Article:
More of What the Doctor ordered, 1937

Wow. Well, my What the Doctor ordered post just, very quickly, became the most viewed post on my site ever. It’s all thanks to Stephen McGann retweeting it – he does play a smoking doctor on Call the Midwife, after all, and therefore the doctor-promoted cigarette advert was rather appropriate.

(This was extra brilliant because I’m such a big McGann fan in general.)

So, inspired by the last post, here’s a bit more smoking doctor stuff from the archives.

Of course, it took a while for the generally anti-smoking sentiment to catch on, especially with doctors. Here’s an article from 1922 where a doctor blames “cheap cigarettes” for a woman’s death, on account of the “large amount of paper used in their manufacture”, not the tobacco or anything. The doctor concluded “It was a great pity that women did not take to smoking pipes.”

The Western Gazette, 1922

The Western Gazette, 1922

But it wasn’t all pro-tobacco. “Is the tolerance of the habit shown by many doctors not owing in some measure to their own indulgence in the habit?” asked the Glasgow Herald in 1924.

The Motherwell Times, 1924

The Motherwell Times, 1924

And even in 1888, this “smokers are stupid” joke was printed:

The Cheltenham Chronicle, 1888

The Cheltenham Chronicle, 1888

And apropos of not much apart from the general cigarette atmos, here’s an advert for the smokers in adversity (advertsity?). It was 1941 and not only was the Blitz happening around you, you had to get by with less tobacco than usual. Here’s an advert being all keep calm and carry on about having to do with 20% less tobacco than before, and urging smokers to stick to their pre-war levels. So smoking must have increased considerably during the war. Understandably.

Portsmouth Evening News, 1941

Portsmouth Evening News, 1941

Anyway.

The volume of hits for the Kensitas cigarette advert inspired me to look a bit deeper into the advertising campaign that the brand ran in 1937. My original advert was from The Mirror, overseas edition, and was based on Kensitas’ statistic that 84% of London doctors who smoked preferred a mild cigarette. That is, as opposed to strong cigarettes, not to no cigarettes at all. It seems like a no brainer to be honest, but in 1937 this was obviously a bigger deal.

I had a nose around the British Newspaper Archive for some more of their adverts and found that there had been a quite extensive campaign. There’s a lot of images with stats for different places and there’s also quite an impressive number of stars of stage and screen lending their faces for the cause, not just Stanley Lupino as in my orignal ad.

I first found this one, in The Lancashire Daily Post. The singer and dancer Miss Binnie Hale is the face of this one, stating that 81% of Preston doctors (who smoked anyway) preferred mild cigarettes.

The Lancashire Daily Post, 1937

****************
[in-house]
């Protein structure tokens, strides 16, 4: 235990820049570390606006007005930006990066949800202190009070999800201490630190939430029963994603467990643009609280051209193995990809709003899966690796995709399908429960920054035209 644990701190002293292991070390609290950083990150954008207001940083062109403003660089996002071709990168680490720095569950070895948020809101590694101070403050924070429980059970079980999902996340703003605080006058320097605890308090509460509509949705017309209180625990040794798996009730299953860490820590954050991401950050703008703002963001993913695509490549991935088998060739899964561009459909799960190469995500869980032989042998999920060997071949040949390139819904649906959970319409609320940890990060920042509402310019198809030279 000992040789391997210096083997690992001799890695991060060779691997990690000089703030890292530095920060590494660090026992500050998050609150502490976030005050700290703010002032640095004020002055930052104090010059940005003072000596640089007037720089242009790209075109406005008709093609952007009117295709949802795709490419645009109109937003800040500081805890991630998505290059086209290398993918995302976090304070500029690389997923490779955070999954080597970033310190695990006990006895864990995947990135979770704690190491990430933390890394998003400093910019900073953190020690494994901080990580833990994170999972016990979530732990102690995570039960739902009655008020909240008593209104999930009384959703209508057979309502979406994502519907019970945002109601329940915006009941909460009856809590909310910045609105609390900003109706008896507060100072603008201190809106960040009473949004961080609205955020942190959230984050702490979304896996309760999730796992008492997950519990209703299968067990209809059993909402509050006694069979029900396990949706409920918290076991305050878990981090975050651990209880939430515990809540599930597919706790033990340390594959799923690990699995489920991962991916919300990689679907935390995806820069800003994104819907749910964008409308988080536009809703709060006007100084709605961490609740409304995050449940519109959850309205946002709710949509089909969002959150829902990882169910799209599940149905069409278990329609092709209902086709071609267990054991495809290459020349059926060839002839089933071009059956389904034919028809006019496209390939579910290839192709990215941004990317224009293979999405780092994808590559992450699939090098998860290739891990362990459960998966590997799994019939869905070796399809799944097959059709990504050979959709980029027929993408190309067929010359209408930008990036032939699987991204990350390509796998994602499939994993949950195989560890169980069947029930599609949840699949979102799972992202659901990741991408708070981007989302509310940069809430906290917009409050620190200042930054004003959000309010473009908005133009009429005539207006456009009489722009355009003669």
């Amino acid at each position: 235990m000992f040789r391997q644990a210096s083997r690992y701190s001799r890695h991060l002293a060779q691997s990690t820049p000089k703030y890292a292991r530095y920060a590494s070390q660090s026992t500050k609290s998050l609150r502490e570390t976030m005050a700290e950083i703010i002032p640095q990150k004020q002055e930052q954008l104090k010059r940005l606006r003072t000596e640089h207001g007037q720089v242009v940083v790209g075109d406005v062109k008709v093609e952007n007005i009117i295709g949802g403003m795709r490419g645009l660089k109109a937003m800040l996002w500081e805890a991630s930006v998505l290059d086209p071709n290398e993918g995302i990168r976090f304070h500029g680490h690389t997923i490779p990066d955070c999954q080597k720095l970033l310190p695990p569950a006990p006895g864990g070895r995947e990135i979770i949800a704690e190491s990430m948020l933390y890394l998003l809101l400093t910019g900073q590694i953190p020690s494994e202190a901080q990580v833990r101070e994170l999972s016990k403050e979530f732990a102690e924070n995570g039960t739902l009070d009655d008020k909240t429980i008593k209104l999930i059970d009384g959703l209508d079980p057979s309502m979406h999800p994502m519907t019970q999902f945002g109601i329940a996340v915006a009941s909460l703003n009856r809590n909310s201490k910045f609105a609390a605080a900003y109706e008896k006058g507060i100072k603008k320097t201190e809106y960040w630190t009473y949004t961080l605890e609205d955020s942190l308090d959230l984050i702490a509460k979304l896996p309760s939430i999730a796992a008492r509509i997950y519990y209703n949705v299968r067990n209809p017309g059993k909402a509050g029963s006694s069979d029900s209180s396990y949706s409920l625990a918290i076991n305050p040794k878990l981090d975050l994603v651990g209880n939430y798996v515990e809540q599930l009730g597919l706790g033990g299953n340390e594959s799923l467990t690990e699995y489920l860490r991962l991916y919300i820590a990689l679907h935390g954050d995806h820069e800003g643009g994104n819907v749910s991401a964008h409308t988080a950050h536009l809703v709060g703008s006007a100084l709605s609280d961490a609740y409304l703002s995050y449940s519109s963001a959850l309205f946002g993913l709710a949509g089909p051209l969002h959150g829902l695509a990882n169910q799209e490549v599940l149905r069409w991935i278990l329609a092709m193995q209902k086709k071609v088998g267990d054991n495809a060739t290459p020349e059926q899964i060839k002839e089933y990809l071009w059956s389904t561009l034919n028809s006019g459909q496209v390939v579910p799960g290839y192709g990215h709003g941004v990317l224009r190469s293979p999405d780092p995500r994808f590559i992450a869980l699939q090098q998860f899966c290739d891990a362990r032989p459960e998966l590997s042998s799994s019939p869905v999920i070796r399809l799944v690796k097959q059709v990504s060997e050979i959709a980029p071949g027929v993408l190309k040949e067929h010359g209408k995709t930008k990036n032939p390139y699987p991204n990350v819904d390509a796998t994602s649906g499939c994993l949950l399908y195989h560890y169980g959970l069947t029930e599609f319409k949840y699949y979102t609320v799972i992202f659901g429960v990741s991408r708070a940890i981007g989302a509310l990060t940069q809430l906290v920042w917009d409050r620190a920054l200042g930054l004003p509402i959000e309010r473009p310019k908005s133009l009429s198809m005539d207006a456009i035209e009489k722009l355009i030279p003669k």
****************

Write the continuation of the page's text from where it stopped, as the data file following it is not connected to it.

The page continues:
The Lancashire Daily Post, 1937

And next I saw this one, also with Binnie Hale, in The Yorkshire Daily Post. Here, um, 81% of Leeds doctors prefer a mild cigarette:

The Yorkshire Daily Post, 1937

The Yorkshire Daily Post, 1937

Now, I’m starting to smell 81% of a rat. Bit of a coincidence, innit?

But no, it turns out that it wasn’t 81% of doctors everywhere. It was, ooh, 81½% in Yorkshire as a whole, as George Robey says:

The Lancashire Daily Post, 1937

The Lancashire Daily Post, 1937

It was 88% in Liverpool, Miss Yvonne Arnaud tells us (Liverpool winning the most sensible doctors in the country competition, there. In a way):

Yorkshire Post and Leeds Intelligencer, 1937

Yorkshire Post and Leeds Intelligencer, 1937

77% of Angus doctors says Jeanne de Casalis:

Dundee Courier, 1937

Dundee Courier, 1937

I’m wondering if someone at Kensitas made a bit of a mix up with some of these ads now, the place names start to mismatch with the local newspapers.

I’m starting to get all a tizzy with the figures already – but now it gets more specific. Mere integers are not enough to express the data at this point.

It’s 87½% of Birmingham doctors says Winfred Shotter:

Lincolnshire Echo, 1937

Lincolnshire Echo, 1937

85¾% of Durham Doctors:

Sunderland Daily Echo and Shipping Gazette, 1937

Sunderland Daily Echo and Shipping Gazette, 1937

(I hope you’re not getting bored of all this)

83½% Edinburgh doctors says Joseph Hislop:

Lancashire Daily Post, 1937

Lancashire Daily Post, 1937

(But I’ve become transfixed in the face of all these meaningless stats)

86¼% of Manchester doctors says Harry Roy:

Yorkshire Evening Post, 1937

Yorkshire Evening Post, 1937

It’s 75 and a third% of Belfast doctors says Will Hay (ooh, I’ve heard of him) (Oh, and bad show, Belfast, you have the hardest smoking doctors):

The Portsmouth Evening News, 1937

The Portsmouth Evening News, 1937

84¾% of Lancashire doctors says the delightful June:

Northern Daily Mail, 1937

Northern Daily Mail, 1937

Gearing up for the overall figures now. Getting exciting.

For the whole of England, it’s 84% announces Dame Sybil Thorndike (there’s some class):

The Lancashire Daily Post, 1937

The Lancashire Daily Post, 1937

For Scotland – 80¾%. according to John Loder:

Northern Daily Mail, 1937

Northern Daily Mail, 1937

And….drum roll…..for the entirety of Britain….it’s 83½%, as announced next to Gordon Harker:

Sunderland Echo and Shipping Gazette, 1937

Sunderland Echo and Shipping Gazette, 1937

Well, there wasn’t much point to all that. I think we have conclusively proved nothing. Except that quite a lot of doctors smoked in 1937.

Smoking.

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